December New-Vehicle Prices Down Record 2.4% Year Over Year

The average was driven lower largely by luxury and electric vehicle price reductions.

At the end of 2023, EV prices were down nearly 18% from where they started in January.

The U.S. new-vehicle average transaction price in December 2023 was $48,759, an increase of 1.3% month over month but down 2.4% year over year, according to data released today from Kelley Blue Book, a Cox Automotive company.

December marked the fourth consecutive month that new-vehicle transaction prices were lower year over year, a unique milestone for the industry, which typically sees year-over-year increases.

"When we look at price strength, the pandemic created a seller's market in which new vehicles were transacting above manufacturers' suggested retail price in 2022," said Michelle Krebs, executive analyst for Cox Automotive. "That market is all but gone now, as higher inventory has led to higher incentives and discounts---lower margins for dealers---and vehicles are now typically selling for under MSRP. The shift from a seller's market to a buyer's market is well underway."

New-vehicle sales incentives climbed for the second month in a row in December after retreating slightly in October, reaching 5.5% of the average transaction price (ATP) for the first time since August 2021. For comparison, one year ago, incentives were 2.7% of ATP. In December, incentives for luxury cars and EVs were higher than 8%, well above the industry average. Conversely, full-size SUVs, minivans and small/mid-size pickups had some of the smallest incentives last month, all well below 3%.

Of the 35 brands Kelley Blue Book included in its December 2023 analysis, 18 had year-over-year price declines in December, with the largest declines recorded for Tesla (-25.1%), Land Rover (-10.2%) and Volvo (-6.7%). The largest year-over-year transaction price increases came from Ram (11.5%), Hyundai (8.4%) and Porsche (6.1%).

Luxury Vehicle Prices Remain Steady While Non-Luxury Prices Increase Slightly

The average price paid for a luxury vehicle in December 2023 was $62,523, a decrease of less than 1% from November but down 8.8% year over year. Luxury brand incentives averaged 6.2% of ATP in December, up from 5.8% in November and 4.5% in October. Tesla, Buick, Land Rover, Volvo and Acura had the largest ATP declines last month among luxury brands in the Kelley Blue Book database.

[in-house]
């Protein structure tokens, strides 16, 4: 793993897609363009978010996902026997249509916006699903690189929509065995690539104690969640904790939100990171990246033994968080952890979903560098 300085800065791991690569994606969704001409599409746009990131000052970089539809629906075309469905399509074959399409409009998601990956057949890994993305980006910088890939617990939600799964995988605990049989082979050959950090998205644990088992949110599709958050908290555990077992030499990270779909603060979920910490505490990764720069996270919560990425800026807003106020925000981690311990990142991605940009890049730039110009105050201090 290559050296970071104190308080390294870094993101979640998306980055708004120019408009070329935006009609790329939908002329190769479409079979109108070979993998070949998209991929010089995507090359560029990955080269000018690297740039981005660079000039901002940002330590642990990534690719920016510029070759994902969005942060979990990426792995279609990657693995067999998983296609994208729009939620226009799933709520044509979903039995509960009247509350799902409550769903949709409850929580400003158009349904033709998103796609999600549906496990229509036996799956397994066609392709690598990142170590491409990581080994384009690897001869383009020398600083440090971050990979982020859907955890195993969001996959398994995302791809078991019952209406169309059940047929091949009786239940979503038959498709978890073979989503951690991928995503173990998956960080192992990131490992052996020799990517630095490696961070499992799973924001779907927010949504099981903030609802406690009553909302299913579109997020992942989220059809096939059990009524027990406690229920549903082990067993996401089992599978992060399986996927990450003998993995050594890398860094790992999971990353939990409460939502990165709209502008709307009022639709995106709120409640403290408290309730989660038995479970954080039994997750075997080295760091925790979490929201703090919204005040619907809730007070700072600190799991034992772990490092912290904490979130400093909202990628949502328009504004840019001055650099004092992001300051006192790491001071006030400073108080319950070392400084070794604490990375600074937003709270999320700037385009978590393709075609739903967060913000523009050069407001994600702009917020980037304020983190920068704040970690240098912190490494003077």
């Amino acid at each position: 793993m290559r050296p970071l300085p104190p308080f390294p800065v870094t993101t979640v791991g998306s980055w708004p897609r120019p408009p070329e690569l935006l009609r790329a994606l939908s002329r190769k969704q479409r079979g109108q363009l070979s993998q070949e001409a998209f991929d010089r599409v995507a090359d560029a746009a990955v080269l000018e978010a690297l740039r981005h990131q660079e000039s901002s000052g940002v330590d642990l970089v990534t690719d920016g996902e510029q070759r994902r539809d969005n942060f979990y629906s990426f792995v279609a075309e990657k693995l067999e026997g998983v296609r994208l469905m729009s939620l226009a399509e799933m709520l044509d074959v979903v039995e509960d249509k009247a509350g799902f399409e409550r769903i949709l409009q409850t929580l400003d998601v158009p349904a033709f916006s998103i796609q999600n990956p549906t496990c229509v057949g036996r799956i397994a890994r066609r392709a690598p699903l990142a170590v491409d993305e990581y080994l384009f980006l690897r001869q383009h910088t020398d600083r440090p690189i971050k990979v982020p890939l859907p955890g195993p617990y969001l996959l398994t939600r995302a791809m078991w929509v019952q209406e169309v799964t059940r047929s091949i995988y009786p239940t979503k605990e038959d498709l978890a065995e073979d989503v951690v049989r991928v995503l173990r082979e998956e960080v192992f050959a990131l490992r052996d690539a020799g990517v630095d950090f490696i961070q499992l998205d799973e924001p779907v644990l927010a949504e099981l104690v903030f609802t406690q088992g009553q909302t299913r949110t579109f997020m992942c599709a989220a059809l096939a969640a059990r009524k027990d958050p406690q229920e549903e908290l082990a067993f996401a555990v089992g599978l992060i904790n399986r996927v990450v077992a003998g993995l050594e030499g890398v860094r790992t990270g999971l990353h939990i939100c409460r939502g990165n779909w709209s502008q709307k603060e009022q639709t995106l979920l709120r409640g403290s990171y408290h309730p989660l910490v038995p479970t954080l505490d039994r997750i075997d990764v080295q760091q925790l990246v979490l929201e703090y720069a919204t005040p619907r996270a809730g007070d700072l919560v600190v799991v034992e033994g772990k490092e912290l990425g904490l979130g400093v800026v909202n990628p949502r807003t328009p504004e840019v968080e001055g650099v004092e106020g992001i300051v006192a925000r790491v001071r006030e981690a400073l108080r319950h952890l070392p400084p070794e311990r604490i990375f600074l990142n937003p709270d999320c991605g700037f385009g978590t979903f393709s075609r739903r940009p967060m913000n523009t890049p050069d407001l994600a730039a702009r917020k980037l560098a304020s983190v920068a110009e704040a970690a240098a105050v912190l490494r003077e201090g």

Spurred in part by lower prices, luxury brand sales in December jumped 22.1% year over year in a market that increased just over 13%. Non-luxury vehicle sales increased approximately 11.1%. Luxury share of the U.S. market was 20.2% in December, after reaching a record high of 20.3% and climbing above 20% for the first time on record---in November, according to the Kelley Blue Book data.

For non-luxury brands, the average price paid in December 2023 was $45,283, an increase of $901 (up 2%) from November but lower year over year by 0.8%. Among non-luxury brands, Ram (11.5%), Hyundai (8.4%) and Dodge (4.3%) posted the largest year-over-year ATP increases, while Nissan (-4.7%), Subaru (-4.1%) and Ford (-2.5%) posted the largest declines.

EV Prices End the Year Down Nearly 18% from January

The average price paid for a new EV in December 2023 was $50,798, down from a revised $52,362 in November and supported by incentive levels well above the industry average. In December, EV incentives reached their highest point of 2023 at 10.6% of ATP. A year ago, EV incentives were less than 2% of ATP.

Thanks mostly to significant price cuts from Tesla, average EV prices in December were down 17.7% from January 2023. According to estimates by Kelley Blue Book, EV sales in the U.S. reached a record 1.2 million units in 2023, up 46.3% from 2022.

"2023 was a milestone year with 1,189,051 pure battery electric vehicles sold, accounting for 7.6% of all new-vehicle sales," said Stephanie Valdez Streaty, director of industry insights at Cox Automotive. "Last year's main story was Tesla price cuts that shook up the market and challenged the profitability picture for all automakers. Tesla is by far the dominant force in electric vehicles---when they cut prices, everyone takes notice."

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